Can Ali pass any exam in this poverty?
Ali’s family spent an average of 1,095 Turkish Liras a month in 2015. From this total, only 4 liras (four liras) could be allocated monthly for Ali’s education. Of course Ali has dreams, but his family can only spare 40 kuruş for his education out of every 100 liras it spends.
In contrast, Veli’s family spent an average of 7,151 liras monthly in 2015. From this total, 343 liras were allocated to his education. Of course Veli has dreams, and his family spends 4.8 liras for his education out of every 100 liras it spends.
I wish all the success in life to Ali, who belongs to the lowest 10 percent in the income scale in Turkey, and also to Veli, who belongs to the top 10 percent.
Research shows that there is a direct link between income level and exam results.
In the central TEOG examination, for instance, for the academic year 2014-2015, there was an average difference of 22 points between rich and poor. We have to talk in segments of 10 percent because the official statistical approach does not reveal the situation of narrower segments.
We know that tens of thousands of liras are paid annually to private schools. There are not many families who have the means to send their children abroad for education.
At the beginning of this year we read about Mahir Gündoğdu from a village in the eastern district of Çemişgezek, who top-scored in the exam and was accepted to Istanbul’s top-rated Robert College. I was moved by that story, but Mahir’s success is a story of personal, miraculous heroism. There can only be very few similar stories.
So are we going to attribute it to fate that Ali’s chances of achieving his dreams are much lower than Veli’s? Or are we going to be angry at Ali’s family for not allocating more money for Ali’s education?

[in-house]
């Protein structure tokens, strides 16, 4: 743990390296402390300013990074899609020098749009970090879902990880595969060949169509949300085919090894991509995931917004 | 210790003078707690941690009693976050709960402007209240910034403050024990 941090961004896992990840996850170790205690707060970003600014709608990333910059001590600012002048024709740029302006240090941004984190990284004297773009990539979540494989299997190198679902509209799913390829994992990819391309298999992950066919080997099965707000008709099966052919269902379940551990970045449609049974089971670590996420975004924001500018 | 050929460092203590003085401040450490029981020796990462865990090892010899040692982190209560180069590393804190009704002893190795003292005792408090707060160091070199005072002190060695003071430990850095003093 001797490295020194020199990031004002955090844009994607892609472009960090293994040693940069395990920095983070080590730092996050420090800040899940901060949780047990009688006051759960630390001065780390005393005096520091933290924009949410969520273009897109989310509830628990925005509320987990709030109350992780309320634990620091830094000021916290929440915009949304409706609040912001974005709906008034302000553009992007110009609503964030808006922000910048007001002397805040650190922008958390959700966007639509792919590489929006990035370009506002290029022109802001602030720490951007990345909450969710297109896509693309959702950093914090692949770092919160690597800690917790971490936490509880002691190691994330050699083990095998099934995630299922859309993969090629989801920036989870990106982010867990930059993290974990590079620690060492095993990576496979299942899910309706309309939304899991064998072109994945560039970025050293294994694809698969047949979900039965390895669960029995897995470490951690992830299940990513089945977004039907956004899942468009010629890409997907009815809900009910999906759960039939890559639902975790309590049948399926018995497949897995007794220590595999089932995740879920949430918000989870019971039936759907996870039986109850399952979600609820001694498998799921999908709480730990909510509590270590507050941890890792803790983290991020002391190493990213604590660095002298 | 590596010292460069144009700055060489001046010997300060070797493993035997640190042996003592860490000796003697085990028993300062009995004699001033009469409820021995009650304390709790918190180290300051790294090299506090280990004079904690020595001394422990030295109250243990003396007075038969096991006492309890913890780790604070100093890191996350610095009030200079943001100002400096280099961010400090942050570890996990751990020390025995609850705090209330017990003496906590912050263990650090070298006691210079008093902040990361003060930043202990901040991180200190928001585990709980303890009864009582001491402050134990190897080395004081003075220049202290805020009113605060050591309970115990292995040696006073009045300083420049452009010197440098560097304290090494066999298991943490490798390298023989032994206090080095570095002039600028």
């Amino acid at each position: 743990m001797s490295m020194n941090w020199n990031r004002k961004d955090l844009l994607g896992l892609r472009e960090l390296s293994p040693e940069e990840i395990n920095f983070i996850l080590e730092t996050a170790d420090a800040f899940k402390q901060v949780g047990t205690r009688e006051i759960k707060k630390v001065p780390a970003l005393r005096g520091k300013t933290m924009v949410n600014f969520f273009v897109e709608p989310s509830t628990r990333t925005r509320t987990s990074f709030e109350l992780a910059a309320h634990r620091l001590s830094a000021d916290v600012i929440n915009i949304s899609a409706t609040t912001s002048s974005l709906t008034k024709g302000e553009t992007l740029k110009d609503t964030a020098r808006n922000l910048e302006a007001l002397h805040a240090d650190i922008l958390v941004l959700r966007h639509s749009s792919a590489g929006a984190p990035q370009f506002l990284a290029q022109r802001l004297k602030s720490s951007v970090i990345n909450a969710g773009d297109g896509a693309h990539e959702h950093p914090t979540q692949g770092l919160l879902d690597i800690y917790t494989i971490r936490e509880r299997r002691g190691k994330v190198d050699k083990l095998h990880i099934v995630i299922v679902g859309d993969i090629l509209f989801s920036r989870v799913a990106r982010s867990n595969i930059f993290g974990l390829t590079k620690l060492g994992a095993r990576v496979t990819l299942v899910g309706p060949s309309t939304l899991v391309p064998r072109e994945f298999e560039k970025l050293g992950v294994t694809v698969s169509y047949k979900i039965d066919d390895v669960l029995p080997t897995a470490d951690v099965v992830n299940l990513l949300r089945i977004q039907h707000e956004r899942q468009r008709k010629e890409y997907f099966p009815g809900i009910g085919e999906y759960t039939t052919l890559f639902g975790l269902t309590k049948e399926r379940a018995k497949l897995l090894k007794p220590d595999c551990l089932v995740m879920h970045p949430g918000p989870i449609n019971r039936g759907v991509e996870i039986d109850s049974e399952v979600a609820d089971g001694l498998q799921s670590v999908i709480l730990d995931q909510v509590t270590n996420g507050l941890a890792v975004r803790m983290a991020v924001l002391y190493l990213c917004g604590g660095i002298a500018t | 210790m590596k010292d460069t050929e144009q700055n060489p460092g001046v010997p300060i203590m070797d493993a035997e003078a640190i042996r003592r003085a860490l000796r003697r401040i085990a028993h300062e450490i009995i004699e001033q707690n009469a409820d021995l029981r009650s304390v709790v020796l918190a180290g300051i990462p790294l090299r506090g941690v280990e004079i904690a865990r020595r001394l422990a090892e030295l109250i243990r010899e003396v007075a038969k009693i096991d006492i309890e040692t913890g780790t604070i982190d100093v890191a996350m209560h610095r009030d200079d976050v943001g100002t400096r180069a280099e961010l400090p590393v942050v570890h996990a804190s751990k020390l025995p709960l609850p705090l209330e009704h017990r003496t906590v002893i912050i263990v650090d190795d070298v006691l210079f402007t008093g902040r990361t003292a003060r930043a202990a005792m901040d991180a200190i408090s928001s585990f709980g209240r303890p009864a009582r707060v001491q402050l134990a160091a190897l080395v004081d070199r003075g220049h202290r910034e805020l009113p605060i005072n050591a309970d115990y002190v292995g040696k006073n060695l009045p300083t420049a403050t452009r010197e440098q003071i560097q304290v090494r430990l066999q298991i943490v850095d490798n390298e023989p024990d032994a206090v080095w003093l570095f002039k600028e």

What can Ali’s family do? In September, the hunger threshold in Turkey was declared at 1,386 liras per month, while the poverty threshold was 4,515 liras. The minimum wage is 1,300 liras.
The Turkish Statistics Institute (TÜİK) recently shared the results of its 2015 Income and Living Conditions Survey.
The picture shows that the top 20 percent of the population has 46.5 percent of the total income, while the lowest 20 percent has 6.1 percent of the income – a drop of 0.1 points. In 2015, only the top 20 percent saw an increase in their income share while the remaining 80 percent experienced a drop in their incomes. Some 14.7 percent of the population - corresponding to approximately 12 million people - are living under the poverty line. Some 67.9 percent of the country are in debt. The rate of those who cannot afford a week-long vacation is 71.4 percent.
If we go back to Ali and Veli, the survey shows that 27.2 percent of illiterate people are classified as poor. Some 23.7 percent of those who have not finished any school are poor, while 12.8 percent of high school dropouts are poor. Only 5.6 percent of high school or equivalent graduates are poor, and only 1.6 percent of university graduates are poor.
On the one hand, there is much boasting in Turkey about economic achievements. On the other hand, there are Ali’s dreams.
Of course, the recent credit ratings cut of Moody’s may well be a political decision. But when Turkey’s income distribution is so unjust, and when the government tries to handle the situation with the cosmetic measures of social relief, this is not much of a help.
Let’s go past the figures. Ali has a tough life ahead. I would have told him to study hard to achieve his dreams but the quality of education in this country is also evident.
What can I tell him? Should I refer to the reports that tell us the level of our high school students in reading and comprehension, mathematics and science is third from bottom in the OECD?
Dearest Ali certainly does have a tough life ahead.